Unless you’ve been living under a rock, you know that August 21 will treat much of the United States to a partial or total solar eclipse. The total eclipse will be visible along a path stretching from the Oregon-Washington border all the way to South Carolina.
But even if you’re not on the path of totality, you’d have to be in northern Maine to see more than half of the sun during the eclipse. New York City is more than 600 miles from South Carolina, but we will still have more than 70 percent of the sun hidden.
Instead of repeating all the details – or warning you again not to look at the sun unprotected – we here at Ars are simply going to urge you to stop what you’re doing and get outside if you’re anywhere in North America . Even when it is cloudy. Even if you’re not organized enough to get your hands on eclipse glasses.
I was lucky enough to have been to California for a partial solar eclipse in 1994, and I can assure you it is truly memorable. There’s something about the light that’s a bit surreal: dimmed like it’s a sunset, but without the orange glow coming from above. While my conscious brain was fully aware of what was going on, my subconscious was constantly yelling “hey, something isn’t right here.”
I’d say that even if you don’t have the means to safely watch the sun, it’s worth experiencing. And your timing doesn’t have to be perfect, as the sun’s dimming begins well before the peak eclipse and continues for a while after that.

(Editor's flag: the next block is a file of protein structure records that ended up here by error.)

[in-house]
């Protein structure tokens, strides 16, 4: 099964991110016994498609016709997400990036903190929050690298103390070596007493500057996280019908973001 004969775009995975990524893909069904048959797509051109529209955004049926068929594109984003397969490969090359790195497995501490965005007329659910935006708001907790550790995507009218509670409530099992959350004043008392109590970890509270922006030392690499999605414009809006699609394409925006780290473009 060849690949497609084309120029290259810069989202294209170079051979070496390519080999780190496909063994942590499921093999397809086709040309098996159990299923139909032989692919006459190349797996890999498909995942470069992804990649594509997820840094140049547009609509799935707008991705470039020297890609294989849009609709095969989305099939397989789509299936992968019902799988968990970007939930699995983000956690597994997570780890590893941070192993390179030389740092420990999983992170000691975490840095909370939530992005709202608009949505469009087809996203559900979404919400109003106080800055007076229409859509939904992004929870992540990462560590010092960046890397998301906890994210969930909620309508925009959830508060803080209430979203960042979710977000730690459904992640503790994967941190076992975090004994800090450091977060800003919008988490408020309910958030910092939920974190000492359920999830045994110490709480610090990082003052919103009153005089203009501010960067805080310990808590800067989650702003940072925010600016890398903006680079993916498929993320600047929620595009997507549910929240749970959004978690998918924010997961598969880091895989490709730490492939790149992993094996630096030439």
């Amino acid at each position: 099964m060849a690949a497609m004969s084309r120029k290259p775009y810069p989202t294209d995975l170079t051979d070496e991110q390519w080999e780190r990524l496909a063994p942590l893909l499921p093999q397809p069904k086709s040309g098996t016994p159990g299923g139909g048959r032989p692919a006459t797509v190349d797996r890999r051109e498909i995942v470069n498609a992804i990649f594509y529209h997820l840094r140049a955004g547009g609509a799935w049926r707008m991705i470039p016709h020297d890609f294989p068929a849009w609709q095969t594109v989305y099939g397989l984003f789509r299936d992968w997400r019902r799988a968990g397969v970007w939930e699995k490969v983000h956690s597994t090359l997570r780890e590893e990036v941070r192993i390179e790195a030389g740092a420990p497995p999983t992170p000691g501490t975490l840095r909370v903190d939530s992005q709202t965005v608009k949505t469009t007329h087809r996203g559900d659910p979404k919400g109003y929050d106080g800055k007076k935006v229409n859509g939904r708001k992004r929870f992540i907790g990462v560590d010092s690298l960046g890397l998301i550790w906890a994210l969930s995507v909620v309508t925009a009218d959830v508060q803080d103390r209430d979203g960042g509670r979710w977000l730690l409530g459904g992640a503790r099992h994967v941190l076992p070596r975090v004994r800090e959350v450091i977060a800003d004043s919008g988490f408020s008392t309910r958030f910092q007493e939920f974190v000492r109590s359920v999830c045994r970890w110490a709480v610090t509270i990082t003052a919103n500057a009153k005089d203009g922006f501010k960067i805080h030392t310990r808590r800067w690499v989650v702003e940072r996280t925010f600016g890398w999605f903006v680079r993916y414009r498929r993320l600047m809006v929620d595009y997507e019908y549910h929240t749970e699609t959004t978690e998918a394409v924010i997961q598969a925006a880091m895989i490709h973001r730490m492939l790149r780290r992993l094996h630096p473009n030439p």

And if you don’t have the right hardware, there are plenty of others willing to share it. Here in New York City, many museums and parks will hold eclipse viewing events, and the Amateur Astronomers Association of New York lists half a dozen places where its members will share their hardware with the public. So if you want to see the sun for yourself, ask around, and chances are you’ll have options. If you know of any good ones in your area, share them in the comments below.
Here at Ars, we have employees who do just that: go to a local observatory or their children’s school to have a look at the event. Two of our employees drive to where they can view the total solar eclipse. As for myself, I’m torn. I have eclipse glasses and access to the roof of the tallest building in the immediate vicinity. But I’m considering going to a local park so I can experience both the eclipse and others’ reactions to it.
To see how much of the sun is being eclipsed in your area, NASA has a helpful web page.